Comments come in all shapes and sizes, from simple ‘hello’ to detailed analysis of the situation to points about the presentation of the AAR. Every comment is valuable as it gets the conversation flowing but one type of comment really needs further thought. Whenever someone comments on how the AAR is presented the writer needs to consider the comment carefully even if it’s not immediately welcome! Comments will arrive, probably slowly at first but they will come as an AAR keeps going and attracts more readers. Once someone has commented then the writer needs to cherish the attention and keep that person involved - that’s where feedback comes in.

Feedback is simply responding to comments, it’s all about continuing the conversation and engaging with the reader. It’s not hard yet a surprising number of writers seem to struggle both with the idea and the practicalities. When someone comments they are responding to something you said, it’s only polite to acknowledge that and respond. Feedback doesn’t need to be elaborate or lengthy but it should identify by name the person who it’s for. Also, feedback for comments about the last update should precede the next update otherwise it’s disconnected from the conversation it’s part of. We all know that once a conversation has moved on from one point it’s very hard to go back no matter how witty or insightful the comment you want to make.

So to wrap this up, my insight for what it’s worth is that AAR writers should treat their AARs as a conversation and appreciate that it’s a two way process engaging positively with the views and opinions of their readers.
 

Derahan

Ever doubtful
27 Badges
Oct 30, 2009
2.710
54
  • Europa Universalis IV
  • 500k Club
  • 200k Club
  • Victoria 2
  • Crusader Kings II
  • Europa Universalis IV: Pre-order
  • Europa Universalis IV: Call to arms event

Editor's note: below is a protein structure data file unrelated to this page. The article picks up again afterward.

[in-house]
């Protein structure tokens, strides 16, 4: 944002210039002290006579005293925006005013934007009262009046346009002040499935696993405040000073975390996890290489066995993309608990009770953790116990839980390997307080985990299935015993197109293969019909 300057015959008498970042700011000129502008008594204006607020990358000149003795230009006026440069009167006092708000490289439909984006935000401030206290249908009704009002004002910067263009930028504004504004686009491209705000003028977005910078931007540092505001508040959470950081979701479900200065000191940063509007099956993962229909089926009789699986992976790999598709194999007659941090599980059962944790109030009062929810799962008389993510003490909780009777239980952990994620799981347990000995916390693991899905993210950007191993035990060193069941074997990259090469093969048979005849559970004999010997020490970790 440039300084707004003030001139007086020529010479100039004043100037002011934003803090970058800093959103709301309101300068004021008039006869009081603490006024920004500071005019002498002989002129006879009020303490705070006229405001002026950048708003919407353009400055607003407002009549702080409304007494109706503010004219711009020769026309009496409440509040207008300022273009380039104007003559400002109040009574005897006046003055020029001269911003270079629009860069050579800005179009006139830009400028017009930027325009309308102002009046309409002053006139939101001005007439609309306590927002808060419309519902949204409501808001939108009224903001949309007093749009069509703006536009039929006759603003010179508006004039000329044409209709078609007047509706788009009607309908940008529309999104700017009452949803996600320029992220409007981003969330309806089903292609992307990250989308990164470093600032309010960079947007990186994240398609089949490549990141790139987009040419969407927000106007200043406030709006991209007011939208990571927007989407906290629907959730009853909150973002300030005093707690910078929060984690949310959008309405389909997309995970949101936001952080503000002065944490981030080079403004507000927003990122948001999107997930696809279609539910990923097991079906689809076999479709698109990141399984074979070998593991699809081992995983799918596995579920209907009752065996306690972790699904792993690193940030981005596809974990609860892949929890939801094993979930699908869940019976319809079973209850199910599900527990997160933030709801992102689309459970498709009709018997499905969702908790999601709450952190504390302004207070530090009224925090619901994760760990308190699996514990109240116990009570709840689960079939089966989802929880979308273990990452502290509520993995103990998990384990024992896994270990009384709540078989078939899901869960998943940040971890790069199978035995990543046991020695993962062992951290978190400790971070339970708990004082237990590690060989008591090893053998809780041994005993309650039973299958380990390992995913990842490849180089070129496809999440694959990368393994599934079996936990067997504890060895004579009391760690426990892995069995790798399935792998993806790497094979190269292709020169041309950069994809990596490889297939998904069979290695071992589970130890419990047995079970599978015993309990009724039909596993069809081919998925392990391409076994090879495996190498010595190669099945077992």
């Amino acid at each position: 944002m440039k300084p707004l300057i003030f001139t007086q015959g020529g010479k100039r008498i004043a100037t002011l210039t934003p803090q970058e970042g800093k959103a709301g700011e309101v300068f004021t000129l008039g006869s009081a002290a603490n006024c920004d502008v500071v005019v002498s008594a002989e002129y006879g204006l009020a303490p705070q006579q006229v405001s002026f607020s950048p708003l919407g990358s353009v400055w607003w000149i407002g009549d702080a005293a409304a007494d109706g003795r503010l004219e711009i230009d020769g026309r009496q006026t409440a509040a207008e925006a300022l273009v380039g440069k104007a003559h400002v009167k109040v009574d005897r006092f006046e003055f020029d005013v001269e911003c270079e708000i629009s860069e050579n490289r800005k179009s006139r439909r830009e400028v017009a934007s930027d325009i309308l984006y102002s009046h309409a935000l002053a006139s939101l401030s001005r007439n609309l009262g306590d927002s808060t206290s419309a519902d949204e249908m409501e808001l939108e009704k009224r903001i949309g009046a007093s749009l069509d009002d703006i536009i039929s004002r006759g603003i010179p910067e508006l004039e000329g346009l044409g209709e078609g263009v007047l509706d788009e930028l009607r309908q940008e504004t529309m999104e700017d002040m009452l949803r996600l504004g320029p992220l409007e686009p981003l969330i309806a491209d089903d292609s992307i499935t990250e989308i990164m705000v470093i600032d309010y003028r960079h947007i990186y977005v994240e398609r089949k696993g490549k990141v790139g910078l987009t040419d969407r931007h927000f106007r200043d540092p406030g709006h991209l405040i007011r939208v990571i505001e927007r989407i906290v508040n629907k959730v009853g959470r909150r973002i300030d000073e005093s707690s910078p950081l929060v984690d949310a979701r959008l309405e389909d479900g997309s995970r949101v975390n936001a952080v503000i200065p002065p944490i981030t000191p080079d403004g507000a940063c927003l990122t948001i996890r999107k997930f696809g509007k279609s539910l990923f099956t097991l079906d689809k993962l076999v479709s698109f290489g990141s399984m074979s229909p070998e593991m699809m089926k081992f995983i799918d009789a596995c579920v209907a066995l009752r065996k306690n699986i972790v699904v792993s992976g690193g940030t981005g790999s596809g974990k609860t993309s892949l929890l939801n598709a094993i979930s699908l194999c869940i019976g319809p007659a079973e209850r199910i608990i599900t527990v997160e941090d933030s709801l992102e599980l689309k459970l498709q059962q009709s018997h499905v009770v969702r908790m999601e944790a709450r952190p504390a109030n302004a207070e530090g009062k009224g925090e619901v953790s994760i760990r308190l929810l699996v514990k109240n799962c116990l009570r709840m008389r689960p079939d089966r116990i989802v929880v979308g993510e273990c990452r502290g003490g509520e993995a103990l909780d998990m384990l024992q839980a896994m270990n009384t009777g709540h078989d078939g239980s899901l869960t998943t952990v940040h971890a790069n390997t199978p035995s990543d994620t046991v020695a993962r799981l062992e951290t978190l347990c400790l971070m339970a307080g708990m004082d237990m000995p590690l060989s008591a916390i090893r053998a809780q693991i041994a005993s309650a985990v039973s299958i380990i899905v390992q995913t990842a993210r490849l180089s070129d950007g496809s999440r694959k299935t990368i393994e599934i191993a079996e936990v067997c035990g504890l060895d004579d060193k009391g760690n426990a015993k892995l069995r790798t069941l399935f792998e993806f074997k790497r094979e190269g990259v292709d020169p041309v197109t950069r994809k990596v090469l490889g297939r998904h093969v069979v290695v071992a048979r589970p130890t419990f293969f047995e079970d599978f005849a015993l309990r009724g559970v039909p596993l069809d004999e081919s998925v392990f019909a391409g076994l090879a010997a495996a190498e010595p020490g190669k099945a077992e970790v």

• Europa Universalis III Complete
  • Europa Universalis III
  • Hearts of Iron III
  • Rome Gold
  • March of the Eagles
  • Mount & Blade: Warband
  • Rise of Prussia
  • Pride of Nations
  • East India Company
  • Sword of the Stars
Telling the truth in a MP AAR
By Loki100


This post is notionally one of my regulars about the AGEOD corner of AARland. Well all I’ll say it is good to see a number on the new Roman era game, Alea Jacta Est, including an indispensible ‘how to’ and exploration of the mechanics by Narwhal. Equally, Pride of Nations seems to have taken off with 2 ongoing Sardinia-Piedmont/Italy AARs and a wonderful insight into the events in a 24 player MP game provided by Kensai7 – yes you can have a 24 player game with the PBEM [1] mechanics.

So that’s brief.

Now what I want to discuss is an issue that has come up a few times in past AARland discussions (there is a link in the FAQ to some previous comments on this theme), which is on adjusting the game events as part of writing an AAR. Now this can comprise quite a range from modding, writing custom events to fiddling with the save game to produce a particular advantage (or disadvantage). Now, I think that in single player AARs there is a rough consensus. If you alter the underlying game events (for or against you) you should acknowledge this openly. If you are doing a world conquest style AAR then any reader can judge your performance in terms of these changes. In a History Book or Narrative AARs authors often take a lot of liberties with the basic flow of the game to generate something that sustains the AAR.

So in SP, it’s a matter of taste. Be clear what you have altered and your readers can accept those as allowing you to make a consistent AAR or stop reading. The key is, the computer can’t read what you have written.

Now in MP, there is a different issue. Most (all?) MP AARs are written as gameplay, so in theory the intent is to show the reader what you did, why, how it worked out and so on. As has been discussed in previous AARlander editions, within the AGEOD board, MP is much more prevalent that elsewhere in AArland mainly as the PBEM mechanism makes taking the sort of notes and screenshots you need much easier than in a real-time MP game (hats off to the small regular group of HOI3 AAR writers who do manage this).